Thursday, 10 January 2008

C'mon, c'mon. I need an answer!

Towards the closing minutes of each episode of University Challenge Jeremy Paxman ups the ante by putting panels under pressure to answer as quickly as possible. Sometimes this pushes a team to greatness. Sometimes it results in spectacularly wrong answers, or a set of three straight "we don't know"s.

On the Today programme this morning the decision making of NICE was discussed. Apparently they make very good decisions but take forever over them - two years compared with four months for similar decisions to be made in Scotland. NICE, MPs say, should make decisions faster - we need an answer! (The Today programme website is not helpful. It gives no details of this discussion. Luckily the story is now on the BBC news website.)

When you look at how NICE make decisions it's no wonder it takes time - the process is lengthy and involves a wide range of organisations, as this example on how clinical guidelines are developed shows.

NICE does more than churn out guidelines. Each piece of guidance is accompanied by tables of evidence, search strategies, excluded studies, background information and patient leaflets. The patient leaflets carry Plain English Campaign crystal marks and are very good.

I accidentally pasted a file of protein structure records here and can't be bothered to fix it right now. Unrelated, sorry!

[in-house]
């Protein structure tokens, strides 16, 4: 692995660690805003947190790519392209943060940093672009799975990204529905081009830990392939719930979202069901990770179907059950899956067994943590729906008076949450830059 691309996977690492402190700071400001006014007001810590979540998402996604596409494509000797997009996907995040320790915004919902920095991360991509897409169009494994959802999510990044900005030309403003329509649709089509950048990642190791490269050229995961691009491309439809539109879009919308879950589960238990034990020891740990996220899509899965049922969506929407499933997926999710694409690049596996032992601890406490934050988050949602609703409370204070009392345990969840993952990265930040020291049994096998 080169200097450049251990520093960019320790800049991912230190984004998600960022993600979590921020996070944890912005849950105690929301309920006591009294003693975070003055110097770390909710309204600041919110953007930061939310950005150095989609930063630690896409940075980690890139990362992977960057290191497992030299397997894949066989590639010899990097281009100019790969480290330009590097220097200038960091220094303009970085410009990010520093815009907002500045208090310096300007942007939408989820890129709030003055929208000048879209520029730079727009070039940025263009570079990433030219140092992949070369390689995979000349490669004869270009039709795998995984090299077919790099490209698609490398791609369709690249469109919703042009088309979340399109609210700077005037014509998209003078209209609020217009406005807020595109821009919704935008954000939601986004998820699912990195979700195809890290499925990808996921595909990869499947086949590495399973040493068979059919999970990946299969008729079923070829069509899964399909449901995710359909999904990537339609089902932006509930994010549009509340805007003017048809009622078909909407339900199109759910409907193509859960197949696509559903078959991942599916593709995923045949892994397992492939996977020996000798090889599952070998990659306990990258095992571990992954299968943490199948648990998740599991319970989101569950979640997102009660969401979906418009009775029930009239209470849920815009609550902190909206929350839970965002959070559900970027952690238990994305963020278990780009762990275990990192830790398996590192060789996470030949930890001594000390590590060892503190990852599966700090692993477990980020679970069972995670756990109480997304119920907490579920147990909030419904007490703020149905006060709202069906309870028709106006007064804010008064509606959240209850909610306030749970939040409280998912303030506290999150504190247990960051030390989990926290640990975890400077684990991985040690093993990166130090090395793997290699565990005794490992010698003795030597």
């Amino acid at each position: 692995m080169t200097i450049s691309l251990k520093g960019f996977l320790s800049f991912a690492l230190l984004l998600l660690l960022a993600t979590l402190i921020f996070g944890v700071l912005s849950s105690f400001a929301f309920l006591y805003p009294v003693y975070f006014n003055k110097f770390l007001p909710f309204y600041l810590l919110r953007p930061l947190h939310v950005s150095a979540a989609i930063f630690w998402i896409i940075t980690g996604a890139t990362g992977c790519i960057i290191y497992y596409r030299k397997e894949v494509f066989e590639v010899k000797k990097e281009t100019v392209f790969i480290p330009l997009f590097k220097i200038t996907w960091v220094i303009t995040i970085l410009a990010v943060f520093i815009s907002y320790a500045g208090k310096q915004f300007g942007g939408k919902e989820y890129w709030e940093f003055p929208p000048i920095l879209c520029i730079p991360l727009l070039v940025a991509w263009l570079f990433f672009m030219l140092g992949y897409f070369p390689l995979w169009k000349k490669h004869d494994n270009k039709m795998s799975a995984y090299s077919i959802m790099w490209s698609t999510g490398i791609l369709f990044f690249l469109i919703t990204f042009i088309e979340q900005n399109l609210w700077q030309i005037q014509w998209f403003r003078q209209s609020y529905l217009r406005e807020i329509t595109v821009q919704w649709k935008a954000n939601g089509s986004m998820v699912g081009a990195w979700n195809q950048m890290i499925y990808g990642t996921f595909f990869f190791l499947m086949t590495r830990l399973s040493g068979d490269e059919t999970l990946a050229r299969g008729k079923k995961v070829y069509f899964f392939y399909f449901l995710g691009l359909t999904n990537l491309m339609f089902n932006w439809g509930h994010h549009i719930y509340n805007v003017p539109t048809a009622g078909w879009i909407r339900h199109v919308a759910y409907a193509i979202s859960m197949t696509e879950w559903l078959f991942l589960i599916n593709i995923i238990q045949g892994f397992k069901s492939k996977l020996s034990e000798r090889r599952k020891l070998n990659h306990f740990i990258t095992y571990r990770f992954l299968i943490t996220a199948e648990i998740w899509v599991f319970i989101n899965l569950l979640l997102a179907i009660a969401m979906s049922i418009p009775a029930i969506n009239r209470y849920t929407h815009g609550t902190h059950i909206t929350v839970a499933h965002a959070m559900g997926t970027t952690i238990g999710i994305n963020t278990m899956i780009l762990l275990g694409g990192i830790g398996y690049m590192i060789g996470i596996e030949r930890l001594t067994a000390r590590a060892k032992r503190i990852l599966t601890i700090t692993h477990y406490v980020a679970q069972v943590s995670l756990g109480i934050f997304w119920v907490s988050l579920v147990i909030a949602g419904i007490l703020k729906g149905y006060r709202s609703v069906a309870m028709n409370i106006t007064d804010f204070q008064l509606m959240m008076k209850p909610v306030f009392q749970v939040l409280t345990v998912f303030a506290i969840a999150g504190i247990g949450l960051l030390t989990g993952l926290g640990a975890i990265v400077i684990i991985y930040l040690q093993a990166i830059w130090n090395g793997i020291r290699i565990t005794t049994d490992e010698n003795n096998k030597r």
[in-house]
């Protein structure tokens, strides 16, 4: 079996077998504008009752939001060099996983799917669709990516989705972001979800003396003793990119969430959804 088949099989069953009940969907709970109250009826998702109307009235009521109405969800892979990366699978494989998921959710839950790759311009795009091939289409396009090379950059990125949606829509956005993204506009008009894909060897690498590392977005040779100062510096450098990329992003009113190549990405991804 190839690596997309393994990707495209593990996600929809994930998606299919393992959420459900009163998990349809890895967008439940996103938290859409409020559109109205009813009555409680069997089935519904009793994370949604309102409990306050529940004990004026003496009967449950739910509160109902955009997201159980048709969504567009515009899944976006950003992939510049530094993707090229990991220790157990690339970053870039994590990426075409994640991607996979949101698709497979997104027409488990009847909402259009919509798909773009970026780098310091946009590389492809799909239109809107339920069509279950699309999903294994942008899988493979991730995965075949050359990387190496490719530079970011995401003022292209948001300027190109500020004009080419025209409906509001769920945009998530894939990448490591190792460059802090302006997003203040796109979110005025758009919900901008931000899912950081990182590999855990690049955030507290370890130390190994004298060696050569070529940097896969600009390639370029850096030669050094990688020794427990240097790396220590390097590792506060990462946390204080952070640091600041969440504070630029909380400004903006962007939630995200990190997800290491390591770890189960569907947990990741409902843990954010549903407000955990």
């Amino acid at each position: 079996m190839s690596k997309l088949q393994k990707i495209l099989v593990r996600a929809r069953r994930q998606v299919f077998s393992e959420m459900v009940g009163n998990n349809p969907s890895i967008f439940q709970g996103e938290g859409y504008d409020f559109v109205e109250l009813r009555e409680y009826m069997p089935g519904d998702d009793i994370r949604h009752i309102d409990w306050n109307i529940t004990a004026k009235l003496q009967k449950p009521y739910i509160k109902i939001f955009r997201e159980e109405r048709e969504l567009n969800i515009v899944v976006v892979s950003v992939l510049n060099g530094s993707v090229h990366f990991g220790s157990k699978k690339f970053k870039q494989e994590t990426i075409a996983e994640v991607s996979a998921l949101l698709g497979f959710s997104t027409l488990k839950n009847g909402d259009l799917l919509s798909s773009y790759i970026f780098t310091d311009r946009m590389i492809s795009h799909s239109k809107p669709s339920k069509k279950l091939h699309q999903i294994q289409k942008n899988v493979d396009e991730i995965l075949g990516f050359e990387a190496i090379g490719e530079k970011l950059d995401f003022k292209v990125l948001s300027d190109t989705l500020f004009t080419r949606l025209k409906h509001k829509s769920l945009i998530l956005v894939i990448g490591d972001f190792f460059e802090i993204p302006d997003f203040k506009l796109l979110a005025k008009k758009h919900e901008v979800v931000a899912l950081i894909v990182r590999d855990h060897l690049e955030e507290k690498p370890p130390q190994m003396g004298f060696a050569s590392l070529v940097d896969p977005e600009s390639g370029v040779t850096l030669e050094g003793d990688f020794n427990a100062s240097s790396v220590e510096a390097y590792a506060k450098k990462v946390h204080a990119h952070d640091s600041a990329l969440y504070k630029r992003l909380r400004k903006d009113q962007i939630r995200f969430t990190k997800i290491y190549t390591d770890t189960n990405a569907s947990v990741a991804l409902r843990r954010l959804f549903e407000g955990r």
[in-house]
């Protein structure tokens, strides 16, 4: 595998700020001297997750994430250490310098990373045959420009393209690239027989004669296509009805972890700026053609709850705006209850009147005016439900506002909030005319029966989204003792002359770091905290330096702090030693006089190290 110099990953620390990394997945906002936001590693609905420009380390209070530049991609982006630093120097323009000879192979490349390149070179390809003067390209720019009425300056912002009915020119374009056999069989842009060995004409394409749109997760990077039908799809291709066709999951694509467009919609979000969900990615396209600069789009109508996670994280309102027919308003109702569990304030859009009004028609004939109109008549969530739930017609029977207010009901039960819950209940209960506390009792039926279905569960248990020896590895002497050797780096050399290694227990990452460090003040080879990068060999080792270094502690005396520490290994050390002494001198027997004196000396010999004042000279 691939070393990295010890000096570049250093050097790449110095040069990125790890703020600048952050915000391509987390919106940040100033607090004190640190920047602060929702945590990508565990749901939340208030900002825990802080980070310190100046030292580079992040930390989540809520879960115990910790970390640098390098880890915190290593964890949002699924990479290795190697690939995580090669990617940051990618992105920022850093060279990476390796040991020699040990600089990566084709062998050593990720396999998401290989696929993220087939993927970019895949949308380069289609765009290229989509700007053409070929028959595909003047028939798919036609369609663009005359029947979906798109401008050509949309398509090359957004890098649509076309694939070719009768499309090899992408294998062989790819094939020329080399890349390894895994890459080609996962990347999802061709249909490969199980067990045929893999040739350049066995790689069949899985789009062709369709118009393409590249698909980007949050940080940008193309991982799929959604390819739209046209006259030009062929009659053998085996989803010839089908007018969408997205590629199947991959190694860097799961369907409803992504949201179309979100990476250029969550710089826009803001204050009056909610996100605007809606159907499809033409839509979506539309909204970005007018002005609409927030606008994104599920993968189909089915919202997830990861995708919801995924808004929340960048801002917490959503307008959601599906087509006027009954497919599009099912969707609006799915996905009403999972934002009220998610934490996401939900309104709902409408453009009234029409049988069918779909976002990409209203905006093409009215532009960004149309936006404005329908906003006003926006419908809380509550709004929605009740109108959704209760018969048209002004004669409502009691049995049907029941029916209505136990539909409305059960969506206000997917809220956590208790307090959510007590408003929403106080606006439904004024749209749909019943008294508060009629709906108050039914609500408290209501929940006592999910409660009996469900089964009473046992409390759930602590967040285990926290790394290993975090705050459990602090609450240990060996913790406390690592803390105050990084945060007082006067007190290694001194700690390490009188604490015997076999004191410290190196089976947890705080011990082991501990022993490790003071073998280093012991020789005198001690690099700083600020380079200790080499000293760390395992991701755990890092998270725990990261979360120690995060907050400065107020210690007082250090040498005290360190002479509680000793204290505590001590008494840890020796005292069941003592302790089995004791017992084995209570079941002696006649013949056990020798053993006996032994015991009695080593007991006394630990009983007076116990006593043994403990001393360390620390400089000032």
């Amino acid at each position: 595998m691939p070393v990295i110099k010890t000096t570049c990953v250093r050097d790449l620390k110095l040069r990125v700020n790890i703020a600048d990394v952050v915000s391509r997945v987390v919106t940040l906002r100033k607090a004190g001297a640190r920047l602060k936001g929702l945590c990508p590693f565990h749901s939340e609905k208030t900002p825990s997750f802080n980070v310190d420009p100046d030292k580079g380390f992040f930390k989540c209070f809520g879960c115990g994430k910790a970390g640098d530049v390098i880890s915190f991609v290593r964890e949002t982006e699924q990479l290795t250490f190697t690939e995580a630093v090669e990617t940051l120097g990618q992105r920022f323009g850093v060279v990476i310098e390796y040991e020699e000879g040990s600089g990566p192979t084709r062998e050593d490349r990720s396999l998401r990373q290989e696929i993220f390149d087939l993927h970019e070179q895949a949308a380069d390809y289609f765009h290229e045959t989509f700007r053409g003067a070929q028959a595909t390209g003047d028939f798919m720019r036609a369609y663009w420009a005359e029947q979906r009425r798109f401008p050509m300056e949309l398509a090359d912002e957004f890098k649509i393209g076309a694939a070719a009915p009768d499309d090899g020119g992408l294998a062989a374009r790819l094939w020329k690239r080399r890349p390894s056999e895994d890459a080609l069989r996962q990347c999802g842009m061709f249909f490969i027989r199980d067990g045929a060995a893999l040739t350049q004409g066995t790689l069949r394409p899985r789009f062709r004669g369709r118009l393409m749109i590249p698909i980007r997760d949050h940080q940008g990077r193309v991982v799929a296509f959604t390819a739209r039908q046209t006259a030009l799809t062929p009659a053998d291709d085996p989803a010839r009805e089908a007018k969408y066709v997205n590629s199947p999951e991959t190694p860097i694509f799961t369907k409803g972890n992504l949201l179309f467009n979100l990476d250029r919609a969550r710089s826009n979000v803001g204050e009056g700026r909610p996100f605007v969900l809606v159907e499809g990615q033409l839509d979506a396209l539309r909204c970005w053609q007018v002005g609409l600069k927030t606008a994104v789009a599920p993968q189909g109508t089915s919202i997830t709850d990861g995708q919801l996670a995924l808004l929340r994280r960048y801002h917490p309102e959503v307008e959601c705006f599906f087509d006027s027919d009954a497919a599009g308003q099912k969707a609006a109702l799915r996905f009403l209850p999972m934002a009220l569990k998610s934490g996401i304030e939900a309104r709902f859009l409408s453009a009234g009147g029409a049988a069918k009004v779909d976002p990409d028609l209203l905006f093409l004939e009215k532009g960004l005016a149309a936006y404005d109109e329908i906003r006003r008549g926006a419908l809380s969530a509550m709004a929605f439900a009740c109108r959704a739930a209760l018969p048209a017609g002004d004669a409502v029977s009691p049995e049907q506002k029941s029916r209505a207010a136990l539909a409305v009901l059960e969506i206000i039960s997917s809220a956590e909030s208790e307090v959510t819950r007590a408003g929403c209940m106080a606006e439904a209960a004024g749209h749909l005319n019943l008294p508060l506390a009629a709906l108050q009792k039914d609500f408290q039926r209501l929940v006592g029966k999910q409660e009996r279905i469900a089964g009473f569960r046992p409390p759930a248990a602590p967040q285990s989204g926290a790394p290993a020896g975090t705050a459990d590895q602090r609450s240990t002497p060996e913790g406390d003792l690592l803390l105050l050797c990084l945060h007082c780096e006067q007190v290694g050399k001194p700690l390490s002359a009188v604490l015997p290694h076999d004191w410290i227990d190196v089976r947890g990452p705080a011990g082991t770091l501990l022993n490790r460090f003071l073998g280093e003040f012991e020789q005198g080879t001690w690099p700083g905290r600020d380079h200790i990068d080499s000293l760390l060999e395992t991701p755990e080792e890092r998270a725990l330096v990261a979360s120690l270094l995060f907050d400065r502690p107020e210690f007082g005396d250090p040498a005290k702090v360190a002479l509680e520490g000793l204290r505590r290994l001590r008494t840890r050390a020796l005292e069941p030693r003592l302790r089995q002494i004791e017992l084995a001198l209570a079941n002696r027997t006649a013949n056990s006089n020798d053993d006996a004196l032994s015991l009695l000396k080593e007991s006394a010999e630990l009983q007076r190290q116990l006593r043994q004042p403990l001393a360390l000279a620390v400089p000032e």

You can search for NICE guidance on their website or through the National Library for Health . The NLH search covers guidance from overseas, too.

NICE aren't the only ones issuing guidance. In Scotland there is the Scottish Intercollegiate Guidelines Network. Decisions about what drugs can be used are made by the Medicines and Healthcare Products Regulatory Agency. In the USA this job is done by the FDA - Food and Drug Administration.

MHRA focuses on benefits and risks, NICE tends more towards benefits and costs. Neither type of decision should be made in a hurry. When drugs are used or tested too early the results can be devastating - perhaps not immediately, but in the long term. Last summer there were concerns that diabetes drug rosiglitazone could cause heart problems. Other research considered a possible link between cancer and statins - the drugs that lower cholesterol.

Rush into a decision too soon and people could get hurt. Dither over a decision and people could die while you're at it. Either way Jeremy Paxman wont be there to say "too late! I'll tell you."

(c) creative commons attributed image 1, image 2, image 3

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